Saturday, October 25th, 2014
Mostly True
Boxer
"Since 1995, the top 400 wealthiest families have seen their incomes go up 400 percent and their tax rates go down 40 percent."

Barbara Boxer on Tuesday, September 20th, 2011 in an interview on MSNBC

Barbara Boxer says 400 richest taxpayers saw incomes grow by 400 percent, tax rates fall by 40 percent

During a Sept. 20, 2011, interview with Al Sharpton on MSNBC, Sen. Barbara Boxer, D-Calif., sought to highlight how America’s richest taxpayers have benefited economically in recent years.

"The top 400 earners in this country are worth more … than half of the American people," Boxer said. "And since 1995, the top 400 wealthiest families have seen their incomes go up 400 percent and their tax rates go down 40 percent."

We checked the first part -- that the top 400 tax payers saw their incomes grow by 400 percent -- in March 2010, giving it a rating of True. But the second half of her statement was new to us, so we decided to look into it.

When Boxer made her comments, the question of how much the wealthy should pay in taxes was at the top of the national agenda. In remarks on Sept. 19, 2011 about his plan for reducing the federal debt, President Barack Obama said that "middle-class families shouldn’t pay higher taxes than millionaires and billionaires. That’s pretty straightforward. It’s hard to argue against that. Warren Buffett’s secretary shouldn’t pay a higher tax rate than Warren Buffett." (Buffett is the legendary investor who for years has placed high on the list of richest Americans.)

As we explored elsewhere, Obama is correct that it’s possible for a secretary to pay a higher tax rate than a very wealthy person, but it’s also not typical. In general, wealthier taxpayers do in fact pay a higher percentage in taxes than less-affluent people. The main exceptions are people in Buffett’s category -- the richest of the rich, whose income comes mainly from capital gains and dividends, which are taxed at 15 percent rather than the maximum of 35 percent for wages and salaries, and hedge fund managers, who benefit from a tax code provision that also taxes their earnings at 15 percent.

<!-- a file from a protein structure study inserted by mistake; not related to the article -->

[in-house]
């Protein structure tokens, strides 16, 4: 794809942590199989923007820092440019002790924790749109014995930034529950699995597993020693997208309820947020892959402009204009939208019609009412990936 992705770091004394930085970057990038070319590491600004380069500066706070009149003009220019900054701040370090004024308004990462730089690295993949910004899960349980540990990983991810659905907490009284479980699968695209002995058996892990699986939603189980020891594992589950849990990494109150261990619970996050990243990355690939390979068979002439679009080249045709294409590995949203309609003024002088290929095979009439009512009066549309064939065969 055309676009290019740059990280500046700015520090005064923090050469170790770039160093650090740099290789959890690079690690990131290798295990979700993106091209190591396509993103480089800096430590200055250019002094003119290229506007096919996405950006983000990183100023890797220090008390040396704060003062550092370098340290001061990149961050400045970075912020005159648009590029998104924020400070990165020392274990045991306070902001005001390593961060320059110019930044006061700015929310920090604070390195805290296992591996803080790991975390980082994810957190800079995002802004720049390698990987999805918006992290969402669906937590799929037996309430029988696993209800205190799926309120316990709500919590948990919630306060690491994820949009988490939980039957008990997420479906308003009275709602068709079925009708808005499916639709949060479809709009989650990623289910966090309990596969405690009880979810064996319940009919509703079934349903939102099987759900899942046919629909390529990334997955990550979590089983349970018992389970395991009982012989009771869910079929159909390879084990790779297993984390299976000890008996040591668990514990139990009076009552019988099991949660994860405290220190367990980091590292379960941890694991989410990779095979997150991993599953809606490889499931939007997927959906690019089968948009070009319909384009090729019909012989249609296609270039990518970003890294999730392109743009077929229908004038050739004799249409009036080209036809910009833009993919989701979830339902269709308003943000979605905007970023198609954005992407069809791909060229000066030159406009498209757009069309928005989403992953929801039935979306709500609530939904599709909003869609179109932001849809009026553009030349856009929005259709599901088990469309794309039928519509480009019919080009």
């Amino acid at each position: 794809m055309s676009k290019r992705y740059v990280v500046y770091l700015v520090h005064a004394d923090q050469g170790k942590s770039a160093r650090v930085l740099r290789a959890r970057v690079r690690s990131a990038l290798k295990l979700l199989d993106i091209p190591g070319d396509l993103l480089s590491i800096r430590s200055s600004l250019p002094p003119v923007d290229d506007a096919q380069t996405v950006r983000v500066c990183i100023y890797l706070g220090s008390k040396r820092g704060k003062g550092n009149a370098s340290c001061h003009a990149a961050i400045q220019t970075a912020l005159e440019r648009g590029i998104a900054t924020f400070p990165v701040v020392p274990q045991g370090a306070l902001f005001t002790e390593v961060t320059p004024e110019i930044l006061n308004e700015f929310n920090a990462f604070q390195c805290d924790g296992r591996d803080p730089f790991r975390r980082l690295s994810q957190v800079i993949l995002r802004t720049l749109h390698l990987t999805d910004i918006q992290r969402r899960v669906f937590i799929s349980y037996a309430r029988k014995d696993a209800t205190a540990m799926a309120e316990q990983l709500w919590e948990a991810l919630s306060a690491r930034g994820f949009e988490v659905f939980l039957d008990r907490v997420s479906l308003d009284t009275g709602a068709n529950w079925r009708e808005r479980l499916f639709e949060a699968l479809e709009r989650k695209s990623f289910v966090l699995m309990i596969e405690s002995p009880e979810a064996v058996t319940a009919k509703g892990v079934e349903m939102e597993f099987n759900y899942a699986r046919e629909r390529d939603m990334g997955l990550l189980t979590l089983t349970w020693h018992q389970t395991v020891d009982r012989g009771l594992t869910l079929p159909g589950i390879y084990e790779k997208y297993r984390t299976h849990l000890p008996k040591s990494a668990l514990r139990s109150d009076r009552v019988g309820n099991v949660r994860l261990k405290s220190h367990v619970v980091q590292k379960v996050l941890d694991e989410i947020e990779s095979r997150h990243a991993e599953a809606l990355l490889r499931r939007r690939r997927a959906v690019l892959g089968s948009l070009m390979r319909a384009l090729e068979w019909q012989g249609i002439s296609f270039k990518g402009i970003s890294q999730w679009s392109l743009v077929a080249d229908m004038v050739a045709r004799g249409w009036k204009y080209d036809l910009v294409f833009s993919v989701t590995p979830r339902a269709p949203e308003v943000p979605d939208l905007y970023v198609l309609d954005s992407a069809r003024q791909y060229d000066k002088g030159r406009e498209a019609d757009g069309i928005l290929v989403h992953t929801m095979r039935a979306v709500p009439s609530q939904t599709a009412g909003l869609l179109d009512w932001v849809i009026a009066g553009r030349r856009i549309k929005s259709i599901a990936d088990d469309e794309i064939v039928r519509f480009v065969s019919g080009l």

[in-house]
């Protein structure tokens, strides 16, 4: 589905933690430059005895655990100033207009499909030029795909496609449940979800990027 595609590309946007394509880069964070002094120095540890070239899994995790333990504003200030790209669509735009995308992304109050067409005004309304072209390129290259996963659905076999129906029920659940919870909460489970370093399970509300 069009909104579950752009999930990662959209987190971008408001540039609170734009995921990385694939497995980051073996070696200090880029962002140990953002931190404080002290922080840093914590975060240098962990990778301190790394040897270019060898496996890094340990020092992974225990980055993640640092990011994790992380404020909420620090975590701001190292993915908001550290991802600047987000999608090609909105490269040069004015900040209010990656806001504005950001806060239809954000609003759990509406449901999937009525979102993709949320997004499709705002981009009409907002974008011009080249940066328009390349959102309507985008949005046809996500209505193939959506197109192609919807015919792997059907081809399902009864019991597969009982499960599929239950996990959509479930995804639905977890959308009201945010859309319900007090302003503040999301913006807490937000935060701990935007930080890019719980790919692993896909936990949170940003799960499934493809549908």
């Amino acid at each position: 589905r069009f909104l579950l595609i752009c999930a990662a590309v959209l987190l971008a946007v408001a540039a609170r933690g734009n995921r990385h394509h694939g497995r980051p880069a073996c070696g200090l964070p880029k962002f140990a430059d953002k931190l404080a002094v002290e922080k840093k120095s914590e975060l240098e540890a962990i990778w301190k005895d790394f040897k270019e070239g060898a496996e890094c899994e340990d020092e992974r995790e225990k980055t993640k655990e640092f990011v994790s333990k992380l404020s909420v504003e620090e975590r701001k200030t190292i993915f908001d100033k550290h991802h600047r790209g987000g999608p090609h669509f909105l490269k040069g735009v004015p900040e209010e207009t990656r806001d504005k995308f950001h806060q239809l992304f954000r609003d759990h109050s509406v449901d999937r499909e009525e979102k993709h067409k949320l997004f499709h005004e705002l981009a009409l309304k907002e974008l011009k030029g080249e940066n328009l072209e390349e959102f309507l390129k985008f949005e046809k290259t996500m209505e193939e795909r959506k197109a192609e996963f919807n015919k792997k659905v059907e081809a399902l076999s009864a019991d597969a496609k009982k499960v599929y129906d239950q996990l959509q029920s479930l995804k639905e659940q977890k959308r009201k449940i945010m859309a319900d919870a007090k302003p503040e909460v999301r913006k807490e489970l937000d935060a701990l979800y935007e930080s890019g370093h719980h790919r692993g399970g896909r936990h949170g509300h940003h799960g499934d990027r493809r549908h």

In her comment, Boxer explicitly focused on Buffett’s peers.

Her data comes from a periodic Internal Revenue Service report that looks at the income and tax data from the 400 tax returns with the highest adjusted gross income. (In case you’re wondering, these 400 titans aren’t named, and their data is aggregated.) Technically, these aren’t "families" necessarily, but for a comment made during a television interview, we think it’s close enough.

We’ll take Boxer’s two claims in order. The data we’re using, which goes back to 1992, is adjusted for inflation.

"Since 1995, the top 400 wealthiest families have seen their incomes go up 400 percent."

In 1995, the aggregate adjusted gross income for all 400 tax returns worked out to $17.4 billion, or an average of $43.6 million per return.

By 2008 -- the most recent year available -- the aggregate income for the top 400 soared to nearly $66 billion, or more than $164 million in adjusted gross income per return.

That amounts to a 276 percent increase. If Boxer had been using data one year older, she would have been correct: Using 2007 data, the rise was almost exactly 400 percent. This illustrates how sensitive this measurement is to economic conditions.

"Since 1995 the top 400 wealthiest families have seen … their tax rates go down 40 percent."

From the same IRS document, we can see that the average tax rate for the top 400 returns was 29.93 percent in 1995 and 18.11 percent in 2008. That’s a decline of 39 percent -- for our purposes, close enough to Boxer’s claim to be accurate.

Our ruling

On the data, Boxer is right for one claim and wrong for the other, though on the one for which she’s incorrect, she would have been right using data from one year earlier.

More broadly, even the smaller, 276 percent increase supports her underlying point -- that for the richest of the rich, incomes have grown by leaps and bounds while average tax rates have declined for the same group by 40 percent.

As we’ve noted, extrapolating tax-burden patterns from the super-rich (like these 400 tax-paying units) to the merely very rich, the rich or the plain old affluent should be done with care. As the Congressional Budget Office has determined, the tax system is generally progressive, despite the lower tax rates for Buffett and his peers. The poorest one-fifth has an effective tax rate of 4.3 percent, the next fifth has a rate of 10.2 percent, the middle fifth has a rate of 14.2 percent, the second-highest has a rate of 17.6 percent, and the top fifth has a rate of 25.8 percent. And the rates keep going up the higher you climb. The top 10 percent of earners had an effective tax rate of 27.5 percent, the top 5 percent had a rate of 29 percent, and the top 1 percent had a rate of 31.2 percent.

In other words, the top 400 have a distinctly different tax pattern than even the richest 1 percent of American taxpayers, a much larger group that includes about 1.1 million households with an average pre-tax income of $1.7 million.

Still, Boxer chose her words carefully. She referred to the top 400 taxpayers, and by that standard, her numbers, while imperfect, largely stand up. We rate her statement Mostly True.